Academic Program Review

Working groups from each academic program conduct reviews, with support from administrative departments. The SPH Curriculum Committee is primarily responsible for ensuring the integrity of the assessment process, and results are reviewed by School leadership, Department Chairs, and Doctoral Directors.

Key questions that should be addressed in a programmatic self-study include:

  • How is effectiveness of this program defined?
  • What data is or should be collected to demonstrate effectiveness? How is it collected and analyzed?
  • How will stakeholders (faculty, staff, current students, alumni, employers, community partners) be engaged to gather input on our program?
  • How are we using data and stakeholder input to inform and strengthen programs?
  • Are our programs aligned with University and School mission and goals?
  • Are our programs complainant with professional and regional accrediting bodies?
  • How will we organize an external review of our programs by professional peer reviewers?

Minimum data elements provided by the Office for Institutional Research include:

  • Curriculum requirements
  • Applicant pool and admissions data
  • Student population: cohort sizes (FTE and HC), length of program, graduation rates, employment rates
  • Student and alumni survey results
  • Course evaluations in aggregate
  • Samples of student assignments and culminating projects
  • Faculty list (FTE and HC): qualifications, courses taught, advising assignments, scholarly activity
  • Fieldwork sites, project titles, student feedback, preceptor feedback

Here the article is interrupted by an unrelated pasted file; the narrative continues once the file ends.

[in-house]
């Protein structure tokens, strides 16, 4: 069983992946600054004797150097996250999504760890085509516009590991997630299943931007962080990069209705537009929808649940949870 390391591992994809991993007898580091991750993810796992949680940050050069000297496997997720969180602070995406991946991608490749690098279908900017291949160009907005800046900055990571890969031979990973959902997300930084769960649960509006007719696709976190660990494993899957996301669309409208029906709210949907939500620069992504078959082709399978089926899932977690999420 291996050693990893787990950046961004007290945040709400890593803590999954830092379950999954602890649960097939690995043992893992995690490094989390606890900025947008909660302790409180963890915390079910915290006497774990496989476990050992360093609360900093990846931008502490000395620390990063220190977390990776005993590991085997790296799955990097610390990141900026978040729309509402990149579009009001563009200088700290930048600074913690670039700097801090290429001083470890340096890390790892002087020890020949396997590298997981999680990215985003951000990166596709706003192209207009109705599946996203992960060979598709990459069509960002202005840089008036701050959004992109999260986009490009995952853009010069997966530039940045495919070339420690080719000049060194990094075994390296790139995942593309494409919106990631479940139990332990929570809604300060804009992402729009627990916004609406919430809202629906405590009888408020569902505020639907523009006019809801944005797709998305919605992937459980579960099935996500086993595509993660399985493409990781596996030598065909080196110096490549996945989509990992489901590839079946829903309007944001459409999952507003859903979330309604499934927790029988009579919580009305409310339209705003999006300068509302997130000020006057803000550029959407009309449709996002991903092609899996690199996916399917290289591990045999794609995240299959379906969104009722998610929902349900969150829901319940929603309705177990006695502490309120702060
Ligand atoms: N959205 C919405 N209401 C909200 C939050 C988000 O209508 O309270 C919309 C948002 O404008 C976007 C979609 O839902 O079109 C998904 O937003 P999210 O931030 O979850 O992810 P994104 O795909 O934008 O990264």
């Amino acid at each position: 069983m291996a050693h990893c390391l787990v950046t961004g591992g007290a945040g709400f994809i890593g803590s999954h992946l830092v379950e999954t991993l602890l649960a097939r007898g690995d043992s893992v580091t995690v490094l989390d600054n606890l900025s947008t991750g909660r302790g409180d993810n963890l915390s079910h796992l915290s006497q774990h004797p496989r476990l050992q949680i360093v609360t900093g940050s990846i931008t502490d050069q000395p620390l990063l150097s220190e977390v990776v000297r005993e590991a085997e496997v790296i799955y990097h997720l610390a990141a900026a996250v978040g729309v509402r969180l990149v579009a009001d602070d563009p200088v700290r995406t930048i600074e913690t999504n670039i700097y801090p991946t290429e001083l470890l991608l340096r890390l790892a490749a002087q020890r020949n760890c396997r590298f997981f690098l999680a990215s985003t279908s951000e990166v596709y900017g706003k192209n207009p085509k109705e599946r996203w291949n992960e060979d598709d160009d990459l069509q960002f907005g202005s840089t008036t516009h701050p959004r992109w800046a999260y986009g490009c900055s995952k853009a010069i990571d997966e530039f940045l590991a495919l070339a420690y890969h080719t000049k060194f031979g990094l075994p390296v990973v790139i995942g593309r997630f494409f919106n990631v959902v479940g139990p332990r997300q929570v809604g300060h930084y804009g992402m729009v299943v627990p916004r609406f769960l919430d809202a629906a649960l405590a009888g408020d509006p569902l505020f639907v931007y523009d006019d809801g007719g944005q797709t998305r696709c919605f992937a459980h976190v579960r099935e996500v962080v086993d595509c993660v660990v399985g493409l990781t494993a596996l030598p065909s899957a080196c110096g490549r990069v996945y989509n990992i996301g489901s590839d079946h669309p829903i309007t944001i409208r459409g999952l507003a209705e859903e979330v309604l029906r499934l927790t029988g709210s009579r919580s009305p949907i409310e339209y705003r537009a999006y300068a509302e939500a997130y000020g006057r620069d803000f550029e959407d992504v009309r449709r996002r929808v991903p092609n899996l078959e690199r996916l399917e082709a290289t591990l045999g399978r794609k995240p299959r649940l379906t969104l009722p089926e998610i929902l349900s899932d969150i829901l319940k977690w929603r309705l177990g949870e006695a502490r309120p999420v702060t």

Developing an Academic Program Mission Statement

The program’s mission statement should define the program’s educational purpose and its stakeholders. When developing a mission statement for your program, consider the following:

  • What are the academic and professional goals of enrolled students?
  • What is the faculty expertise?
  • Are there any distinctive features of the program?
  • How does the program help the School to achieve its mission?
  • How is the program distinct from other program’s at CUNY SPH?

Program mission statements should:

  • Align with institutional mission and goals
  • Be clear and succinct
  • Identify the program’s distinct purpose
  • Identify stakeholders
  • Represent the programmatic vision of its faculty
  • Be realistic and achievable

Model of a Mission Statement for an academic program:

The mission of [Program name and degree] is to [primary purpose] [stakeholders] by providing [primary functions or activities]. [Additional clarifying statements as needed.]

Examples of Mission Statements of Academic Programs:

The mission of the Lefferts University Physician Assistant Program is to foster the development of engaged learners into well qualified Physician Assistants through intellectual rigor, leadership, and scholarly activity.

The Austin Street College Secondary Education Program is committed to preparing students for a career in secondary education. The program accomplishes this through a comprehensive program of classes in pedagogy, critical theory, and experiential learning opportunities.

Mission Statement of the CUNY Graduate School of Public Health and Health Policy:

The mission of the CUNY Graduate School of Public Health and Health Policy is to provide a collaborative and accessible environment for excellence in education, research, and service in public health, to promote and sustain healthier populations in New York City and around the world, and to shape policy and practice in public health for all.

Developing Program Competencies and Goals

Competencies define the skills and knowledge that students are expected to attain by time of program completion. In addition to core competencies prescribed by the School’s professional accrediting body, The Council on Education for Public Health (CEPH), each concentration within a degree must define a minimum of five distinct competencies. Often, programmatic accrediting bodies will prescribe these.

Competencies should:

  • Be clear and succinct
  • Be measurable
  • Embody a single skill or knowledge (avoid multiple verbs)
  • Be distinct from other program competencies
  • Be realistic and achievable
  • Be broad enough to break down into learning objectives

In addition to competencies, a program may set additional goals if appropriate. For example, students earning a credential for which the program leads to.